“WANTED. Sussed, innovative winemaker. Must be young, open to new ideas, and skilled in working with a variety of grapes and styles. Willingness to work long, physical hours is essential. Should be an expert taster, have familiarity with new technology and an appreciation of old vineyards and terroir.”
If the advert above ran in the classifieds, the candidates below wouldn’t struggle to make the shortlist. These winemakers have travelled and tasted widely, and hold responsible positions at local farms. Many make their own labels on the side. They are all trendsetting examples of South Africa’s youthful wine energy.
Let’s start with Johan Meyer, 28, of Mount Abora, with his maiden 2012 Saffronne Cinsaut Blanc de Noir. After the dry, rosé-style wine set off a frenzy of converts during summer, Johan is doubling 2013 production. And, oh, Neal Martin of eParker.com awarded it 90 points. Johan’s studies at Elsenburg were capped with harvests in California, New Zealand, France and Tulbagh. He moved to Mount Abora in Riebeek Kasteel for the 2012 vintage. As a Swartland Independent member, he is committed to natural fermentations, no filtering or acidification. Like many of his Swartland mates, Johan believes “working your grapes right and your wine right” means not having to rely on lots of new wood.
Johan puts no limits on experimentation. In the Mount Abora Koggelbos Chenin Blanc, he combines three winemaking methods. Unusually for a white, one-third of grapes and stems are fermented hot and quickly for a few weeks, to maximise character. Another third are de-stemmed and chilled for a week to extract the utmost flavour. The last grape batch is whole-bunch pressed. Johan prefers Swartland fruit for his Mount Abora and Antebellum labels—the farm produces Cinsaut, Syrah and Chenin. But his favourite varieties are Pinot Noir and Chardonnay, two wines he makes under his private JH Meyer Signature Wines label. Grapes from two vineyards in cool-climate Elgin are farmed and made as naturally as possible. The 2011 vintage produced 1 200 bottles apiece of Pinot and Chardonnay. A UK importer took the lot.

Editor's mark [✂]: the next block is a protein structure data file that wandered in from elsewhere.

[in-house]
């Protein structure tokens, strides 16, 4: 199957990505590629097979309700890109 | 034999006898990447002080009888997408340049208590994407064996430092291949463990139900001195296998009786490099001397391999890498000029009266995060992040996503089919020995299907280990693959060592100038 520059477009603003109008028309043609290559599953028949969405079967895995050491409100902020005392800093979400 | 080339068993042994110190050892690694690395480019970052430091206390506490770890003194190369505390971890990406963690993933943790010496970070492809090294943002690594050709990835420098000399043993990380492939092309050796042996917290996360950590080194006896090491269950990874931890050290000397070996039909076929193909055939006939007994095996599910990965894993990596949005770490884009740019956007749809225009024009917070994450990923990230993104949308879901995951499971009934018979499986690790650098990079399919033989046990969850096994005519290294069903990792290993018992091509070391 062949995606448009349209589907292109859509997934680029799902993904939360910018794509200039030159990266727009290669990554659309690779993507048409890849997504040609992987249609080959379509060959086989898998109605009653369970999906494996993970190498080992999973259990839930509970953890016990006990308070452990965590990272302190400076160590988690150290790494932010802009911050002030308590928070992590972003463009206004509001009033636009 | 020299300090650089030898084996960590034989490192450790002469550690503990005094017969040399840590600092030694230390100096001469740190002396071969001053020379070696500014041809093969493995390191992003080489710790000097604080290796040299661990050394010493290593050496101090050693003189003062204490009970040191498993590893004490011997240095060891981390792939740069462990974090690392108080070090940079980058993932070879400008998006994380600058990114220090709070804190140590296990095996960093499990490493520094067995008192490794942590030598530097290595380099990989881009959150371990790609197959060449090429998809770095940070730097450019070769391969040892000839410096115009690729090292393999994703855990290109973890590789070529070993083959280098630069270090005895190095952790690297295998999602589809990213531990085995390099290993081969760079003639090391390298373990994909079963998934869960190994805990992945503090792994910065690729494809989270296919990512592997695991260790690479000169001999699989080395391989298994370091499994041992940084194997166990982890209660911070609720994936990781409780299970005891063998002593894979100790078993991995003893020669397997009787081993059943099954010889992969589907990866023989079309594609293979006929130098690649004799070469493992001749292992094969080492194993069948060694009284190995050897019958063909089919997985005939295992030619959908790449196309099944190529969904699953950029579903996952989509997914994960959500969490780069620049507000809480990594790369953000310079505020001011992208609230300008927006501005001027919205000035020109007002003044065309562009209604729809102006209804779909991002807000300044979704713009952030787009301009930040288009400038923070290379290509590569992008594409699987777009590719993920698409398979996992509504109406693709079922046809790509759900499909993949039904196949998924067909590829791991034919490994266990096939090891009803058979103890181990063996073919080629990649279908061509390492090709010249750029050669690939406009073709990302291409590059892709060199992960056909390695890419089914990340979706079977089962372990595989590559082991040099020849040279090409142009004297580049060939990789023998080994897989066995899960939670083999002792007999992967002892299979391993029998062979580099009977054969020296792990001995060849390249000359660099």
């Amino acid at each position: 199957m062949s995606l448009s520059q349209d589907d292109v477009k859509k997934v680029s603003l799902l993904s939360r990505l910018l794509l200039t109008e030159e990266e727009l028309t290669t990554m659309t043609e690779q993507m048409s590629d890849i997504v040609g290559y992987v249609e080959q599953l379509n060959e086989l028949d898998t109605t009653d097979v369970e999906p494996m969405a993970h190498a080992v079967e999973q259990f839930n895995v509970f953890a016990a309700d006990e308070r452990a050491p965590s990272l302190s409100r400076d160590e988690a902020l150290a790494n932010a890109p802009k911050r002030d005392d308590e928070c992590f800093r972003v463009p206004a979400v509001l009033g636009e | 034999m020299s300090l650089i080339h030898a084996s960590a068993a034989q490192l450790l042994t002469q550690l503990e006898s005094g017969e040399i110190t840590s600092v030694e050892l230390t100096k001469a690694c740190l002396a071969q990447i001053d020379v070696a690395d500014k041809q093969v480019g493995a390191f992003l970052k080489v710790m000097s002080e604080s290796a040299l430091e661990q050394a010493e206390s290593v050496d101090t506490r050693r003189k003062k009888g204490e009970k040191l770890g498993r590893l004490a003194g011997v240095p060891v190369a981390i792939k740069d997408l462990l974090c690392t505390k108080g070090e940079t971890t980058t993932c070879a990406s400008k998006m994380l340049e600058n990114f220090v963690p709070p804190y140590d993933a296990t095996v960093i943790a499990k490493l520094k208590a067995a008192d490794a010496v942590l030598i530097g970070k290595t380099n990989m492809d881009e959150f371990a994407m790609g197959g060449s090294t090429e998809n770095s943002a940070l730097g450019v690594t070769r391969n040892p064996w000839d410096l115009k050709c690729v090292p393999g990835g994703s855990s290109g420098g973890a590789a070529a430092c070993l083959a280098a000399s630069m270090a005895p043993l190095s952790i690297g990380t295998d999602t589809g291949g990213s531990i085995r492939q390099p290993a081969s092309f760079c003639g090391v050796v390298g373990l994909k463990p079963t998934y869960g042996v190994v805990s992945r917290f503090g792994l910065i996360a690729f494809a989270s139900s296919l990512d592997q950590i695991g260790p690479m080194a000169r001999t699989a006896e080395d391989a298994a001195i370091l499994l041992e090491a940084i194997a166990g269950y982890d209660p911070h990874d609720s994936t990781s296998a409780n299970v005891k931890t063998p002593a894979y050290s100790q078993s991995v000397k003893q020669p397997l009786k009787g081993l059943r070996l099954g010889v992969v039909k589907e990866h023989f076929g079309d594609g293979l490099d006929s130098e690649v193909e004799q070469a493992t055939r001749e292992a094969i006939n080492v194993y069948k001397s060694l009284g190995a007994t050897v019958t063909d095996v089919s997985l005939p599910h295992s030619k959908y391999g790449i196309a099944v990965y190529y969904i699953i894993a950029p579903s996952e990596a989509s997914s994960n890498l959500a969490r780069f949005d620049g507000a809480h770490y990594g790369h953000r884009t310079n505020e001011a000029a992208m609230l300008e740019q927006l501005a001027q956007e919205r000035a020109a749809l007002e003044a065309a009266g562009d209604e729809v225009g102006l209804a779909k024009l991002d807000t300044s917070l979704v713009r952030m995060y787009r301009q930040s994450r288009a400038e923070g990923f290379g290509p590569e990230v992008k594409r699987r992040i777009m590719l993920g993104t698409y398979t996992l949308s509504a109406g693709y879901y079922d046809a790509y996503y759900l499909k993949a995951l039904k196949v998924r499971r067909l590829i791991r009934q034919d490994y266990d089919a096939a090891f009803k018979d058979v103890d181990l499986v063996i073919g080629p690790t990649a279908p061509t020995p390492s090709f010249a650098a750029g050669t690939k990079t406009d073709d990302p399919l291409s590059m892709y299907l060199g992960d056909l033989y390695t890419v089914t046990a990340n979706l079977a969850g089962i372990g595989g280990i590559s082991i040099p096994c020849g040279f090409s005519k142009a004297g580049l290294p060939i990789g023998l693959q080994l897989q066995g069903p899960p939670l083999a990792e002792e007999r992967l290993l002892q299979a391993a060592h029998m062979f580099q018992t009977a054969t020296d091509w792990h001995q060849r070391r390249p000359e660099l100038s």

Matthew Day, 27, clocked up a few overseas harvests before slotting in as assistant, and later winemaker, at one of South Africa’s oldest farms. Since new owners took over Klein Constantia in 2011, Matthew reports investment in the vineyards and cellar is planned, but it’s all focused on practical areas such as streamlining winemaking practices and improving fruit quality. He has free reign to experiment, provided he’s mindful of the farm’s history and keeps within those parameters. With much of this property’s reputation resting on Vin de Constance dessert wine, Matthew has instigated a return to traditional methods of farming. So new Muscat de Frontignan plantings are being planted as bushvines, not supported by trellises. He believes Constantia should be leading South Africa’s charge with Sauvignon Blanc. His out-of-the-box thinking with this grape involves using micro-oxygenation during fermentation. He says it keeps yeasts happy, constantly mixes up the lees, and a happy ferment means the vine doesn’t stress.
At age 30 Howard Booysen has diverse wine experiences under his belt. His entry into wine was via a three-year Cape Winemakers Guild internship, where he was mentored by some of the best minds in the business. Howard appeared in assorted cellars and vineyards in a 13-episode TV series called Exploring the Vine, with fellow Elsenburg digs-mates winemaker, Stuart Botha, and viticulturist James Corder. Until late 2012, he also moonlighted as a sommelier at Aubergine restaurant, making his own wine on the side. He joined Highlands Road Estate in Elgin for harvest 2013, so his private label production moves there, too. At Highlands Road, Howard has a few experiments on the go. One is making a Sauvignon Blanc MCC. He’s also doing a field blend of Sauvignon with Semillon. Unusually, these two blocks have ripened at parallel times, so they’ll be picked, crushed and blended simultaneously. This German Riesling fanatic makes a jaw-droppingly good, off-dry SA Riesling under the Howard Booysen Boutique Wines label. Also worth trying is his second-tier private label. The drier-style Pegasus Riesling and Pegasus Cinsaut both use Stellenbosch fruit.